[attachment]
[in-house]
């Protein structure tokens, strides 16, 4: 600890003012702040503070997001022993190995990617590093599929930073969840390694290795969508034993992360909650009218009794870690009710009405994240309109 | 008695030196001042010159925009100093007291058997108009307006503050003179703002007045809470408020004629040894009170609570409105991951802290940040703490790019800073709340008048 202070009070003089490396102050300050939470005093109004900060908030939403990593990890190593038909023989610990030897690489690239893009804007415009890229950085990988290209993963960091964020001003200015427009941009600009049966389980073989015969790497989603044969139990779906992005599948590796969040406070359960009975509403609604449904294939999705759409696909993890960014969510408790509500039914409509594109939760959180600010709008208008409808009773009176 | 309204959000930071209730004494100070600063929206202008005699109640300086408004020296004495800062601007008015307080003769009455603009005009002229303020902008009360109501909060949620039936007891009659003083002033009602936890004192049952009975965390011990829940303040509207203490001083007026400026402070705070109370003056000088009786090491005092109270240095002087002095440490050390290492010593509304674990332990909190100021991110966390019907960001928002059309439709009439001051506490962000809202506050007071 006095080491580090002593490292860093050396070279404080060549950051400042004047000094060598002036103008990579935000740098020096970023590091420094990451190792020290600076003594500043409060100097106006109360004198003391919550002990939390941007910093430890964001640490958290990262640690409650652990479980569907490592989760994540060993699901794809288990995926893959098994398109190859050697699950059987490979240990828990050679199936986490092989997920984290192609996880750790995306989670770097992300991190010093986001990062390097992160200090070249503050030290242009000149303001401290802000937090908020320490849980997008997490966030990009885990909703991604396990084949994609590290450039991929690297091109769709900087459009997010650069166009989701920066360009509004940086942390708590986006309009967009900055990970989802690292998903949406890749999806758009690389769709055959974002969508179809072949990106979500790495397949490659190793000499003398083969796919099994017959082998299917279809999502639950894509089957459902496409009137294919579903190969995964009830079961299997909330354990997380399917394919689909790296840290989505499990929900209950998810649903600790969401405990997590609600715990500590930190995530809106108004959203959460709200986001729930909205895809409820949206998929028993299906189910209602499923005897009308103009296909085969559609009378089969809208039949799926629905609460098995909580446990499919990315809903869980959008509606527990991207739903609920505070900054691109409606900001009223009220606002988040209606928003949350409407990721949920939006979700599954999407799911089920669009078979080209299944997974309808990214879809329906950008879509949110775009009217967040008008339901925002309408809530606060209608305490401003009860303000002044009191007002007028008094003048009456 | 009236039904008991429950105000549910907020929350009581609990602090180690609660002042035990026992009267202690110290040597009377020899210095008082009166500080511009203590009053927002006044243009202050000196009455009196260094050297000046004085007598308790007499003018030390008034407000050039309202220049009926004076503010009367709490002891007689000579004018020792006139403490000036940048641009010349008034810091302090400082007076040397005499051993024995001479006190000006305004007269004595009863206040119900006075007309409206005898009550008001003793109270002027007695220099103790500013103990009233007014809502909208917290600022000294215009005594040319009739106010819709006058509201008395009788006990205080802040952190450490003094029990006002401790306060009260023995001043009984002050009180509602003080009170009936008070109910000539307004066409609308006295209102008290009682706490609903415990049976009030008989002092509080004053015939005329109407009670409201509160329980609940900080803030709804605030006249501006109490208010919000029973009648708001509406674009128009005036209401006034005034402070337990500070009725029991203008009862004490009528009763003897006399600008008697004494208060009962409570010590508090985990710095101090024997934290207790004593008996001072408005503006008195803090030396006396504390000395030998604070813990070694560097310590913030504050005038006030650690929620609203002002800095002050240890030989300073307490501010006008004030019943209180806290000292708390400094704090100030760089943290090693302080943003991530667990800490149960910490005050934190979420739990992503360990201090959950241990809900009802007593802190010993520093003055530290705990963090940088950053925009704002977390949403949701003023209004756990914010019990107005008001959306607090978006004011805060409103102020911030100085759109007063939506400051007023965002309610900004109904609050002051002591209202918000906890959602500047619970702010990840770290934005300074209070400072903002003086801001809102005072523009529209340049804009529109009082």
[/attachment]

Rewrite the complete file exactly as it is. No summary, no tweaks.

[in-house]
């Protein structure tokens, strides 16, 4: 600890003012702040503070997001022993190995990617590093599929930073969840390694290795969508034993992360909650009218009794870690009710009405994240309109 | 008695030196001042010159925009100093007291058997108009307006503050003179703002007045809470408020004629040894009170609570409105991951802290940040703490790019800073709340008048 202070009070003089490396102050300050939470005093109004900060908030939403990593990890190593038909023989610990030897690489690239893009804007415009890229950085990988290209993963960091964020001003200015427009941009600009049966389980073989015969790497989603044969139990779906992005599948590796969040406070359960009975509403609604449904294939999705759409696909993890960014969510408790509500039914409509594109939760959180600010709008208008409808009773009176 | 309204959000930071209730004494100070600063929206202008005699109640300086408004020296004495800062601007008015307080003769009455603009005009002229303020902008009360109501909060949620039936007891009659003083002033009602936890004192049952009975965390011990829940303040509207203490001083007026400026402070705070109370003056000088009786090491005092109270240095002087002095440490050390290492010593509304674990332990909190100021991110966390019907960001928002059309439709009439001051506490962000809202506050007071 006095080491580090002593490292860093050396070279404080060549950051400042004047000094060598002036103008990579935000740098020096970023590091420094990451190792020290600076003594500043409060100097106006109360004198003391919550002990939390941007910093430890964001640490958290990262640690409650652990479980569907490592989760994540060993699901794809288990995926893959098994398109190859050697699950059987490979240990828990050679199936986490092989997920984290192609996880750790995306989670770097992300991190010093986001990062390097992160200090070249503050030290242009000149303001401290802000937090908020320490849980997008997490966030990009885990909703991604396990084949994609590290450039991929690297091109769709900087459009997010650069166009989701920066360009509004940086942390708590986006309009967009900055990970989802690292998903949406890749999806758009690389769709055959974002969508179809072949990106979500790495397949490659190793000499003398083969796919099994017959082998299917279809999502639950894509089957459902496409009137294919579903190969995964009830079961299997909330354990997380399917394919689909790296840290989505499990929900209950998810649903600790969401405990997590609600715990500590930190995530809106108004959203959460709200986001729930909205895809409820949206998929028993299906189910209602499923005897009308103009296909085969559609009378089969809208039949799926629905609460098995909580446990499919990315809903869980959008509606527990991207739903609920505070900054691109409606900001009223009220606002988040209606928003949350409407990721949920939006979700599954999407799911089920669009078979080209299944997974309808990214879809329906950008879509949110775009009217967040008008339901925002309408809530606060209608305490401003009860303000002044009191007002007028008094003048009456 | 009236039904008991429950105000549910907020929350009581609990602090180690609660002042035990026992009267202690110290040597009377020899210095008082009166500080511009203590009053927002006044243009202050000196009455009196260094050297000046004085007598308790007499003018030390008034407000050039309202220049009926004076503010009367709490002891007689000579004018020792006139403490000036940048641009010349008034810091302090400082007076040397005499051993024995001479006190000006305004007269004595009863206040119900006075007309409206005898009550008001003793109270002027007695220099103790500013103990009233007014809502909208917290600022000294215009005594040319009739106010819709006058509201008395009788006990205080802040952190450490003094029990006002401790306060009260023995001043009984002050009180509602003080009170009936008070109910000539307004066409609308006295209102008290009682706490609903415990049976009030008989002092509080004053015939005329109407009670409201509160329980609940900080803030709804605030006249501006109490208010919000029973009648708001509406674009128009005036209401006034005034402070337990500070009725029991203008009862004490009528009763003897006399600008008697004494208060009962409570010590508090985990710095101090024997934290207790004593008996001072408005503006008195803090030396006396504390000395030998604070813990070694560097310590913030504050005038006030650690929620609203002002800095002050240890030989300073307490501010006008004030019943209180806290000292708390400094704090100030760089943290090693302080943003991530667990800490149960910490005050934190979420739990992503360990201090959950241990809900009802007593802190010993520093003055530290705990963090940088950053925009704002977390949403949701003023209004756990914010019990107005008001959306607090978006004011805060409103102020911030100085759109007063939506400051007023965002309610900004109904609050002051002591209202918000906890959602500047619970702010990840770290934005300074209070400072903002003086801001809102005072523009529209340049804009529109009082």